What's worse: hurling through the sky more than 20 times the speed of sound or speaking to an auditorium filled with teen-agers, some of whom are waiting for a chance to land a verbal barb? For NASA astronaut Charles Lacy Veach, danger lies in both ventures.
Discarding his gawky, pumpkin-colored astronaut suit for a blue-cardigan sweater and other teacher-like attire, Veach captivated Orange County students Thursday in a daylong speaking engagement designed to show off the glories of space and to encourage the youngsters to think about science careers.
"I'm just an average sort of person," Veach told students at Anaheim High School, his first stop. "I'm not any smarter than any of you out there, maybe a little more stubborn." Veach was a mission specialist on the space shuttle's 40th mission, an eight-day trip last April that included a look at the aurora australis (the Earth's southern lights), a bird's-eye view of Los Angeles and a glimpse of the vast Himalayas. He also had space shots of Kuwait and its burning oil wells after Iraq had invaded the small country.
At first, students at Anaheim were full of wisecracks and nervous chuckles when they were introduced to the astronaut. But the noise lessened considerably when Veach turned on television sets and showed videos shot in space. Veach, who is scheduled to be aboard the Discovery for another launch in the fall, narrated the video and slides. With Veach's help, the students explored space.
Some shots were stunningly beautiful, such as the Australian desert and the world's highest peaks. Others depressing. There were scenes of thousands of trees burning in the Amazon Forest; smog made skies seem dingy and unclean.
"We see a lot of problems of Earth as we fly over it," Veach said. "We look to you guys to take on the problems and to take on science and technology to help us live in better harmony."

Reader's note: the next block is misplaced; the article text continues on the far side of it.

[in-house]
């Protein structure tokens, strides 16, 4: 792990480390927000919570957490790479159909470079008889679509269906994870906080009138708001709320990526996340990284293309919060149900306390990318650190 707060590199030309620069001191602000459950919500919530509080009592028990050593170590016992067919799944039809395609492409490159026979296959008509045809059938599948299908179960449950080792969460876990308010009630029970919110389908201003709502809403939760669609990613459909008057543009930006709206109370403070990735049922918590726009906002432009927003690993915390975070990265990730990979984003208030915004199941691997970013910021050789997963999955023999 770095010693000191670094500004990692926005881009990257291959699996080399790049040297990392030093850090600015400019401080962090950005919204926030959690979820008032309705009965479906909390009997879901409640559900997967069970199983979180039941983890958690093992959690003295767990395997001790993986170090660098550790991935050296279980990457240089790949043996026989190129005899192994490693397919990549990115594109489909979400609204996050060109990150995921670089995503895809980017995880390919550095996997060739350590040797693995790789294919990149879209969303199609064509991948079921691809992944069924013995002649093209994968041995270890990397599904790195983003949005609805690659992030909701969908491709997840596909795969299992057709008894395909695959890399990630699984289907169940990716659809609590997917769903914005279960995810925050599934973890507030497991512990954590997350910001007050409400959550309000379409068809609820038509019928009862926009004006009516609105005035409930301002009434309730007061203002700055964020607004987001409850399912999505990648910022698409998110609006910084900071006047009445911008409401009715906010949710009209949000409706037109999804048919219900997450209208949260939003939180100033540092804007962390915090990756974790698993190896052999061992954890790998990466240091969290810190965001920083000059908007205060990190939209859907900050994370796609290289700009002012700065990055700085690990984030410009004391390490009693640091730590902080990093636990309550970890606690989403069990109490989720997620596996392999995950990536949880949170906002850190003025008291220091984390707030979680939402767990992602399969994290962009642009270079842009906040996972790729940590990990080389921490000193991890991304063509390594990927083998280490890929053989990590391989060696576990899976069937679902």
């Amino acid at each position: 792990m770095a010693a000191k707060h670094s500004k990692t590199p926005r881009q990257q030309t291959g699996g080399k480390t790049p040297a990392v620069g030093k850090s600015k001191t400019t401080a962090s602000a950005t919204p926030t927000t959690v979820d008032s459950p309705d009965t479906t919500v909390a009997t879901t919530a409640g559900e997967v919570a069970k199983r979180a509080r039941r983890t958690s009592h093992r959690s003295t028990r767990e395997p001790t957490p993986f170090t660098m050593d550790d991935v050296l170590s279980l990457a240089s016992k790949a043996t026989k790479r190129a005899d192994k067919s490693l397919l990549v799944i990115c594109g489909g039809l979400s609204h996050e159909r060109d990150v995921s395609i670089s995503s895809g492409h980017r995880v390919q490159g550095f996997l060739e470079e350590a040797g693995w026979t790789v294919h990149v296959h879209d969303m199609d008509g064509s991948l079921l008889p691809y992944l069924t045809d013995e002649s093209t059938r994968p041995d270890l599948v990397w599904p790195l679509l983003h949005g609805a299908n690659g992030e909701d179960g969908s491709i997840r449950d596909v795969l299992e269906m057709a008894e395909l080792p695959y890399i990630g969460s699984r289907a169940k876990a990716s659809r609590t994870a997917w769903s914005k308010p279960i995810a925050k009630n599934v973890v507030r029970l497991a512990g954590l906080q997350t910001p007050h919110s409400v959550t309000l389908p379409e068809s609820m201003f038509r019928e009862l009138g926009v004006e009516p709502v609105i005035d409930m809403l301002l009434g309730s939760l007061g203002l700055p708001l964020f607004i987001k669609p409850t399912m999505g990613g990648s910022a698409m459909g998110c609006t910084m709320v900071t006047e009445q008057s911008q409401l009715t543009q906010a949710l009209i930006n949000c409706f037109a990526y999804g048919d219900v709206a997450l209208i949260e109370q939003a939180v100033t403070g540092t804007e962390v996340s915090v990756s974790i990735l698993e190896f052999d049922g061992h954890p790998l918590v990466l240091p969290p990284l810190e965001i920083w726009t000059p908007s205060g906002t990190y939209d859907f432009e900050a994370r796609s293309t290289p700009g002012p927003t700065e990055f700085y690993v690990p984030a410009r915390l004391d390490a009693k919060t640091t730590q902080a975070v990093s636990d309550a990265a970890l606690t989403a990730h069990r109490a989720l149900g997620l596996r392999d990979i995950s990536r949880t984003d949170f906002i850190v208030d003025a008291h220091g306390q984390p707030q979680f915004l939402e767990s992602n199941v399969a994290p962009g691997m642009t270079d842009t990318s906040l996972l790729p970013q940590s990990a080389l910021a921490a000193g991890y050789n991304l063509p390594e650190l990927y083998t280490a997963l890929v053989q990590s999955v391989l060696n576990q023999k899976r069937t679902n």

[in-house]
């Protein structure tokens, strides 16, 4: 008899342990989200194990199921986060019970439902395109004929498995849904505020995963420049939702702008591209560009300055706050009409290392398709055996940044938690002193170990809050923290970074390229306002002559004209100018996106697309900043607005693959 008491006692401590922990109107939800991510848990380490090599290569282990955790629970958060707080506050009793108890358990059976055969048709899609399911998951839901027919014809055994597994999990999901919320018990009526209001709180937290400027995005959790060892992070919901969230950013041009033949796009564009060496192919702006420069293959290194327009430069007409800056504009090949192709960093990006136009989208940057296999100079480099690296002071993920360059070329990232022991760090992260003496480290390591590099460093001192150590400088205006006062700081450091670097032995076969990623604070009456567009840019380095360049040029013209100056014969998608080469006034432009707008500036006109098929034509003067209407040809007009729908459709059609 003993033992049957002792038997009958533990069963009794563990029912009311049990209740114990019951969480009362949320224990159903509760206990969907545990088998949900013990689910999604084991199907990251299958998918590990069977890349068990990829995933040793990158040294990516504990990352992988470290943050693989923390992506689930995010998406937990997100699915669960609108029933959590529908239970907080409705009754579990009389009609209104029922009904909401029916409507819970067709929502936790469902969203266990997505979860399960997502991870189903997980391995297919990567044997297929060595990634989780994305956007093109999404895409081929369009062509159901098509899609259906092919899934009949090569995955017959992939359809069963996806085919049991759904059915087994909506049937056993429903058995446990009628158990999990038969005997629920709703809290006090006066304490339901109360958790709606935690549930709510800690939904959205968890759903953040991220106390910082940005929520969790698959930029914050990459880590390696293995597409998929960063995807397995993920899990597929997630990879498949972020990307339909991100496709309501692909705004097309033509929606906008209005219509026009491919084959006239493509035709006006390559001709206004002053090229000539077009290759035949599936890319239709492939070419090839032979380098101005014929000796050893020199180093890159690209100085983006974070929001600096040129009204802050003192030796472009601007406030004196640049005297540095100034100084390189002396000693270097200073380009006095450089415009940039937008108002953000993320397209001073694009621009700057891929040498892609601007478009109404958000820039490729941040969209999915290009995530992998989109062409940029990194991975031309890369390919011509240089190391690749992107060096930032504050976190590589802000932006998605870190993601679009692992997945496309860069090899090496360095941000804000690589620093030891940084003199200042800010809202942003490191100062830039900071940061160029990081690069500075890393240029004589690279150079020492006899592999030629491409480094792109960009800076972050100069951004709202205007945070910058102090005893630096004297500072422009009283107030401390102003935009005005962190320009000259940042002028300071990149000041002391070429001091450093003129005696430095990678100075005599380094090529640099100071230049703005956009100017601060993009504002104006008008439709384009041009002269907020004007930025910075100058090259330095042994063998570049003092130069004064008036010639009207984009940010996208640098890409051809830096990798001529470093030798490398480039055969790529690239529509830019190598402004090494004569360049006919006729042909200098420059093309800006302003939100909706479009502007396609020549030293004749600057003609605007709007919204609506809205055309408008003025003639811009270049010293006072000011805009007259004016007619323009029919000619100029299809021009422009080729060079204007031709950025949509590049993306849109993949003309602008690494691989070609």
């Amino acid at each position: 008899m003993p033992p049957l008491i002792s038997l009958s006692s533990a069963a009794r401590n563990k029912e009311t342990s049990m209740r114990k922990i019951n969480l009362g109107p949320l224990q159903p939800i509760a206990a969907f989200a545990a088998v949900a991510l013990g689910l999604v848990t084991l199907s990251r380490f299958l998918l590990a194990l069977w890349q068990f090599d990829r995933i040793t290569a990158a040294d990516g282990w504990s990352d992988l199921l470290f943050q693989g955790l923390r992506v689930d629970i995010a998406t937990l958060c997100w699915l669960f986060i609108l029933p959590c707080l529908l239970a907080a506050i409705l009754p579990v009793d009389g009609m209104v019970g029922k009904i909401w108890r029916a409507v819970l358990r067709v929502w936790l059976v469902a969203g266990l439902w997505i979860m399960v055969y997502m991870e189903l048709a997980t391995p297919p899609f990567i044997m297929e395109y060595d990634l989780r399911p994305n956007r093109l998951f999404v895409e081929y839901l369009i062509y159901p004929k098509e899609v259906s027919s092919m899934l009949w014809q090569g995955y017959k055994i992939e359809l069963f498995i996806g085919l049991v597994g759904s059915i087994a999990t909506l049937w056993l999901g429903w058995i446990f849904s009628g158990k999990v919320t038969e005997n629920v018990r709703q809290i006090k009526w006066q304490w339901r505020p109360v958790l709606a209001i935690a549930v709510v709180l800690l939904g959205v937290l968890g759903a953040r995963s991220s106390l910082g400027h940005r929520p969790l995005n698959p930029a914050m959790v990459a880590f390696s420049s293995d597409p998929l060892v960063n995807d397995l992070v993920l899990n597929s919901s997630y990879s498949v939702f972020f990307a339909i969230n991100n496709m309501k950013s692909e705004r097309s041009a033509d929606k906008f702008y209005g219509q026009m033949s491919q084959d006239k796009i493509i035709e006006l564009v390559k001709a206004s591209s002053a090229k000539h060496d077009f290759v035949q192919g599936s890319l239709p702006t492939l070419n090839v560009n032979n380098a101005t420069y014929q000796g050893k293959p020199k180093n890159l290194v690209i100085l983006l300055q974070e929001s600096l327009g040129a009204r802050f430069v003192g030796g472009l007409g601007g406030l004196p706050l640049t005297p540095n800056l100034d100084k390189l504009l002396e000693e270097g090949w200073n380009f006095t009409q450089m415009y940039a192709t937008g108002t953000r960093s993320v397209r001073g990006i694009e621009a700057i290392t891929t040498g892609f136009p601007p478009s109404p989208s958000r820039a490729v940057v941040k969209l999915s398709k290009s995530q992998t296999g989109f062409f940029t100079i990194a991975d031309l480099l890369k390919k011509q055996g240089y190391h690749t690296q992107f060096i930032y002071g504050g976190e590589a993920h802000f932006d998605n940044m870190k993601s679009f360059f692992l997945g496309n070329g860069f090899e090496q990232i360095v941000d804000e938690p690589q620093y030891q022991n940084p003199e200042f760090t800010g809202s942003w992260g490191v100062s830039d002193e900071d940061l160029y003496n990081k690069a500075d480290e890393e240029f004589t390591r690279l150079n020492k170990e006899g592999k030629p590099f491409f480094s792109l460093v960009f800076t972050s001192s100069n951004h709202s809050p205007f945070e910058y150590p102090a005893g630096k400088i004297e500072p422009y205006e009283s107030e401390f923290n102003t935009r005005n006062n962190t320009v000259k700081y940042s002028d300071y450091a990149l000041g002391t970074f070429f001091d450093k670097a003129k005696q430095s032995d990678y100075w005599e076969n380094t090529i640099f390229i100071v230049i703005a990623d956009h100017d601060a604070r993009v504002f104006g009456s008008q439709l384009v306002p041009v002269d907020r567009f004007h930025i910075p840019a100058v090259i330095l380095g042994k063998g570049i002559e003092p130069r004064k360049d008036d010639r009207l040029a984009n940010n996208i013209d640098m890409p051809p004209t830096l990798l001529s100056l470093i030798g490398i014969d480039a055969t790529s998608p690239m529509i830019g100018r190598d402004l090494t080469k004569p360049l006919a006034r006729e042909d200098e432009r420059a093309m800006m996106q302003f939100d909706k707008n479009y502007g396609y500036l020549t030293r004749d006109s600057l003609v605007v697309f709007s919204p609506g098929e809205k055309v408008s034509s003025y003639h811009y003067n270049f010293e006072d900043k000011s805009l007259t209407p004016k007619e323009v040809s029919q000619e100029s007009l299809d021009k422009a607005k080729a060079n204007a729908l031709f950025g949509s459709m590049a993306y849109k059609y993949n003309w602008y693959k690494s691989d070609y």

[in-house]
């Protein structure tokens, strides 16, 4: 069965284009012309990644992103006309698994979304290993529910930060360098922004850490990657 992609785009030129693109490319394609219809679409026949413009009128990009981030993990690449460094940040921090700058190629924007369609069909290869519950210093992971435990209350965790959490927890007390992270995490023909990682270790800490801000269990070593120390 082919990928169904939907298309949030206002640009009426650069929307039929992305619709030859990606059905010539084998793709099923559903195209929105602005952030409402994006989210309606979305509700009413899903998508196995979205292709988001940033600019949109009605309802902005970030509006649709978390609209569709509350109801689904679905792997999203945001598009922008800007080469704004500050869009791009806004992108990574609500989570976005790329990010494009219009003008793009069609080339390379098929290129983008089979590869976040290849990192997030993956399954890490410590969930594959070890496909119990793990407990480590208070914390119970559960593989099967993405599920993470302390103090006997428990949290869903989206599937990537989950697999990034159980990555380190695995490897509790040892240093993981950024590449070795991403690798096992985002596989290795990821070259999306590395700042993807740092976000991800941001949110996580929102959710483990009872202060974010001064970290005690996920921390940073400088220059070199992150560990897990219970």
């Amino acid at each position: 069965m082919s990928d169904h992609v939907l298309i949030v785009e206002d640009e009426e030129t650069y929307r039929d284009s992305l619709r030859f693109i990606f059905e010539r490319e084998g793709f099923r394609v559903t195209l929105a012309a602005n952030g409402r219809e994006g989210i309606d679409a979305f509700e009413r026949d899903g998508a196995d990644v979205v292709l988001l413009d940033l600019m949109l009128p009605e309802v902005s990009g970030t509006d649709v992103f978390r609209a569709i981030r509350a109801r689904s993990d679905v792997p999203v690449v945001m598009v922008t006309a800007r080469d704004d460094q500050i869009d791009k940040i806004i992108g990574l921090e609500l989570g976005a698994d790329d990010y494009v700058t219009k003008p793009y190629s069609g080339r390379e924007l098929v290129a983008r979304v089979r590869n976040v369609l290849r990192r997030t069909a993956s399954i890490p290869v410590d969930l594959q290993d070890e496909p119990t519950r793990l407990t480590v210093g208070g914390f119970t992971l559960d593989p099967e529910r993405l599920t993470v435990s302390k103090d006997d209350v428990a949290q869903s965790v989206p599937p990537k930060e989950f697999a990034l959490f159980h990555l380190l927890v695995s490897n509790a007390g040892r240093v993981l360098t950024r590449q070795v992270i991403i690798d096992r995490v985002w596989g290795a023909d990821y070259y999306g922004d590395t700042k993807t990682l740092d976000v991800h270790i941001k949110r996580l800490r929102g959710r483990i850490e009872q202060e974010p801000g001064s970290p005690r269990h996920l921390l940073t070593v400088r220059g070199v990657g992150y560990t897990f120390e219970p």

Many students were stunned by man's encroachment on nature.
"I was seeing the planet just the way the astronauts saw it up there," said Brandi Burns, 17. "I can see that we're destroying it."
Veach also shared lighter moments, such as how the astronauts prepared meals of peanut butter-and-jelly burritos. Because bread does not stay fresh in space, the National Aeronautics and Space Administration decided that tortillas were better for the crew members. The astronauts also demonstrated how zero-gravity gives them a chance to drink bubbles of lemonade and fruit punch in mid-air. There were even goofy images such as a lost sock floating past the cameras.
"If it's not nailed down, it floats away," he told the students.
Veach said the seven-man crew worked almost entirely on the shuttle's flight deck, which is the same size as one on a large airline.
"When you have seven folks in the crew, it gets pretty darn cozy," Veach said. "It was like camping out."
He told of days in which he watched 16 sunrises and sunsets and how the shuttle could glide over San Francisco and Los Angeles in less than 1 1/2 minutes.
At one point, Veach gave the students an impromptu geography quiz. He showed a picture of a clear-looking city and asked students to name it. Nobody recognized it. It was Los Angeles on a rare, almost smogless day.
For some students, space suddenly seemed closer.
"It seems so reachable," said Mihaela Stoica, 18, a senior. "I've always looked at the sky and wondered what exactly is up there. I've thought about what the world would look like if I was up there."